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How to turn a copy onto original

SECOND GENERATION

Drawings of the modernist artist Tarsila do Amaral are copied by Gustavo von Ha and acquired by the MAC-USP.

Mirages

A drawing by Von Ha, which reverses the original Leonilson

Without being professional forger, Gustavo von Ha sells copied designs Leonilson and Tarsila do Amaral and discusses copyright system.

 

by Paula Alzugaray

ISTOÉ | ARTES VISUAIS |  N° Edição:  2221 |  01.Jun.12 

To copy the 23 Tarsila do Amaral drawings (1888-1973) and 16 Leonilson (1957-2003) that are currently exhibited at Galeria Leme, Sao Paulo, the São Paulo artist Gustavo von Ha spent months studying the gestures, techniques and the features of each artist. "Doing this work, I felt like an actor. To reach the intensity undertaken by pencil of each drawing, I had to forge a simulation even in my body posture," says Von Ha to Istoé. The exhibition called "TL" - the initials of Tarsila and Leonilson, who sometimes signed only with letters - is the result of an artist research on image reproduction systems and art today.

 

But the drawings resulting from this research are much more than copies. In fact, they would be only copies, but not for one small detail: the artist has applied them a mirror effect and so the reproductions appear upside down from the original. From that simple gesture of inversion, Von Ha ensures his own authorship on the images and scale a system of beliefs about the copy status and authorship - and, for good measure, truth and lies, fiction and reality. Thus, tune in to a discussion that dates back almost 100 years - started with Walter Benjamin and Roland Barthes in the mid 20th century - and now exploded with digital media.

 

"The world of law is very restricted. Authors such as Roland Barthes tell us that the same work, unique as it is, is never the result of a single authorship. An artwork always brings other references. The copyright laws, established at the apex of the Enlightenment, think the authors as single thinkers, who have the right to protect their property making laws less dynamic," said Luciana Rangel, copyright  specialist lawyer, invited to discuss with Von Ha on Saturday 26, the changes the concept of originality has suffered in digital playback times.

 

 

Von Ha began this work in 2009, from images of Tarsila do Amaral drawings searched on Google. Then he expanded his researching to raisonées books and catalogs.

 

Why Tarsila and Leonilson? "Because the two are celebrated artists - and so very wanted - and also because they made drawings to be reproduced in series," explains the artist. The Tarsila drawings Gustavo chose were produced in her time to be published in books such as "Pau Brazil" (1924), by Oswald de Andrade, and the Leonilson’s to illustrate the column of Barbara Gancia in the newspaper "Folha de S. Paulo" between 1991 and 1993. "In this way, both artists have dealt with the multiplication of their work, long before they were copied," he says.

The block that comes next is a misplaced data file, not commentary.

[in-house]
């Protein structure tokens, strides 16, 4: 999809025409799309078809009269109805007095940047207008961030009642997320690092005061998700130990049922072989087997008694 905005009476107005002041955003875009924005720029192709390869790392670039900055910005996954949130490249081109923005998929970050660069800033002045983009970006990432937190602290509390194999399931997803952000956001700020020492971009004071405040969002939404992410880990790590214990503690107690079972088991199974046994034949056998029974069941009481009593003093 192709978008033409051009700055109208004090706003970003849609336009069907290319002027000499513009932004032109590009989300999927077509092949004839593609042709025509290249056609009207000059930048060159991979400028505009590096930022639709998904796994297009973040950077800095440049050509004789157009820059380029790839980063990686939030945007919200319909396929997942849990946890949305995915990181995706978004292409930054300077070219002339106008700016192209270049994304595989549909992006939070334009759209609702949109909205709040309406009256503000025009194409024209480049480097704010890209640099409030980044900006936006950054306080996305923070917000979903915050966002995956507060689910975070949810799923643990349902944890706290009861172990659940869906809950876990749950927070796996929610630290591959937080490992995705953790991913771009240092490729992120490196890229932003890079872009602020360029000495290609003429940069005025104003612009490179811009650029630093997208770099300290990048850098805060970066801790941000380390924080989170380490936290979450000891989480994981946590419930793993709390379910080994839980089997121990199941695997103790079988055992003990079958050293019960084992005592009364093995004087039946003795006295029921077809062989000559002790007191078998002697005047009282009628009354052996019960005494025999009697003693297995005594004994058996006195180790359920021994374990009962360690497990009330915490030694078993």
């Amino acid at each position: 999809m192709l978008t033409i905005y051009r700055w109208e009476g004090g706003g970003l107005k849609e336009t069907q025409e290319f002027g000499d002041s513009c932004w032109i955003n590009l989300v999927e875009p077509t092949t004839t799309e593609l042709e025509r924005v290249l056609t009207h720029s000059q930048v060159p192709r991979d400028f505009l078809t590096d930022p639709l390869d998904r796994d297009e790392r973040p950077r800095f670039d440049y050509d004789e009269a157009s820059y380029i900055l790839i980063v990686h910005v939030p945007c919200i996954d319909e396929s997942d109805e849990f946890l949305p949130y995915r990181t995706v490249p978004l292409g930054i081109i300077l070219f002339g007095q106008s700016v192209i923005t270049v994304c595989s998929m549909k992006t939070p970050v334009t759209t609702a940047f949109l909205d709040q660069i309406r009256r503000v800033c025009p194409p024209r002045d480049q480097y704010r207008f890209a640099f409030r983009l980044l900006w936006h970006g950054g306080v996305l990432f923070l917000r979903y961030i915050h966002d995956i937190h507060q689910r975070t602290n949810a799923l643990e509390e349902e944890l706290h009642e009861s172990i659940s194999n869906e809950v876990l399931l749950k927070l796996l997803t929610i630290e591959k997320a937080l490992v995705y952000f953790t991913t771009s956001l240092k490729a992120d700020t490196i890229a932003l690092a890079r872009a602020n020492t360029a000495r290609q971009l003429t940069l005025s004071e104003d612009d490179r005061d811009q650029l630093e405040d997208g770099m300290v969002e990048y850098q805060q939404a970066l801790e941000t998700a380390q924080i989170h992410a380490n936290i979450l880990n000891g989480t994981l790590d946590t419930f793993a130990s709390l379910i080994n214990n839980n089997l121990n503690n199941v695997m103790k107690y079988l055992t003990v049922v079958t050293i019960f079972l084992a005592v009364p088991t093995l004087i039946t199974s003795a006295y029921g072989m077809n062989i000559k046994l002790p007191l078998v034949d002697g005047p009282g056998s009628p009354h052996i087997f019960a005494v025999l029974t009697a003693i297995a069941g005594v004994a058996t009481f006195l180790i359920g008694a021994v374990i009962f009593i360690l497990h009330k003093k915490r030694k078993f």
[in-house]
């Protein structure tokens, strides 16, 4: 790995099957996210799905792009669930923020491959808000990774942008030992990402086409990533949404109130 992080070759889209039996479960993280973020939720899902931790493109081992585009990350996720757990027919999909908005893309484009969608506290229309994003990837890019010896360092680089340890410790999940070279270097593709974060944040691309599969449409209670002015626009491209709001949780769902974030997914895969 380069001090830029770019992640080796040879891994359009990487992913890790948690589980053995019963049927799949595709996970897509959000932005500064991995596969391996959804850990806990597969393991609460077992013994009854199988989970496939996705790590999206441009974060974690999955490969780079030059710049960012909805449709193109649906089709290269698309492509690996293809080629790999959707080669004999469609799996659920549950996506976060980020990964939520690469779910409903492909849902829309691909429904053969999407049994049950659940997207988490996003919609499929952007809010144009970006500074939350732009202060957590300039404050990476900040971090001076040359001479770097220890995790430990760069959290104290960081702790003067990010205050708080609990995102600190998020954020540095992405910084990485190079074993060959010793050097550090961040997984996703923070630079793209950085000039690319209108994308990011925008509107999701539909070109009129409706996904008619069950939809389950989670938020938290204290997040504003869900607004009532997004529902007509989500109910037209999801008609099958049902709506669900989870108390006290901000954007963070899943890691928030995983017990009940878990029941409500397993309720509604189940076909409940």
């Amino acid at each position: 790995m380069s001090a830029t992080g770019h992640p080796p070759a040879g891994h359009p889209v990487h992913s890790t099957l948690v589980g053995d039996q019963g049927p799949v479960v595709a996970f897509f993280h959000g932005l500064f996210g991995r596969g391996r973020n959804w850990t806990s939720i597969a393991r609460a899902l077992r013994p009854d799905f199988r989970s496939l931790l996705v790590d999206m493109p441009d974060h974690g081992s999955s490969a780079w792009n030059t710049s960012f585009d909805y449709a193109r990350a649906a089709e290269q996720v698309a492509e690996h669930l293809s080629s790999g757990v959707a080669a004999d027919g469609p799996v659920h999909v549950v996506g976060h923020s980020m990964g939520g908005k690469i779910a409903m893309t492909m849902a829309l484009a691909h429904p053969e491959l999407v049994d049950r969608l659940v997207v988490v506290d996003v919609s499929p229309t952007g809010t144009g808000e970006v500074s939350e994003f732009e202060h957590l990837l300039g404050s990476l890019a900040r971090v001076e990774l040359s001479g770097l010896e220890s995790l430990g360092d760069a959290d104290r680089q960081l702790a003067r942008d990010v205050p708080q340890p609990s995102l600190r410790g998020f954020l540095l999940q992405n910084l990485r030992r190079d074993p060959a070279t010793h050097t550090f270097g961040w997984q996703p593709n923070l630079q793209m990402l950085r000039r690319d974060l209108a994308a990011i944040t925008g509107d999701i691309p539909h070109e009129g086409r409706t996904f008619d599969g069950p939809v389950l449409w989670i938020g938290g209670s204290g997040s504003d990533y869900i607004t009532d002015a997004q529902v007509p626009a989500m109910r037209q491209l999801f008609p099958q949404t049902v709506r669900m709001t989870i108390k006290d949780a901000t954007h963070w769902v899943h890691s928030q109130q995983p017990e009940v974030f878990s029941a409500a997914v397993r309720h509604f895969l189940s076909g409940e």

Even though controversial, the "original copies" of Von Ha were endorsed by the families of two artists, responsible for their spoils, but all sales must be reported. Paradoxically, all drawings copied by the artist must be cataloged by the Project Lenilson or Tarsila do Amaral Family. The project also won the endorsement of the MAC USP [Museum of Contemporary Art of USP], which acquired the design "The Black woman from Google" (2011) - purchased by the Iguatemi Group and donated to the museum - to join the original Tarsila do Amaral drawing "The Black woman" [A Negra] by 1923 belonging to the MAC. "Tarsila Project (Portrait), Raisonné" (2011) and "Self-Portrait I and II" (2010) were donated by Leme Gallery and the artist to the museum. "The acquisition of MAC is an event that will only add meanings to the process, since the museum is a place that supposedly retains the original," says Von Ha.

 

 

The presence of these works in the MAC USP, in fact, closes a cycle of transformation of copies onto originals. "The museum understood that Von Ha’s work blows those authoring notions to which we are used to, it creates, at the same time, opportunities to critically reflect about the education of the artist within the tradition of art. I recall here the exciting work of Felipe Cama which also discusses this matter. Iguatemi also donated to the MAC - by request of the Museum itself - a Cama’s work to the collection," said Tadeu Chiarelli, director of the MAC.

 

 

 

Collaborated Nina Gazire

Read the original article here.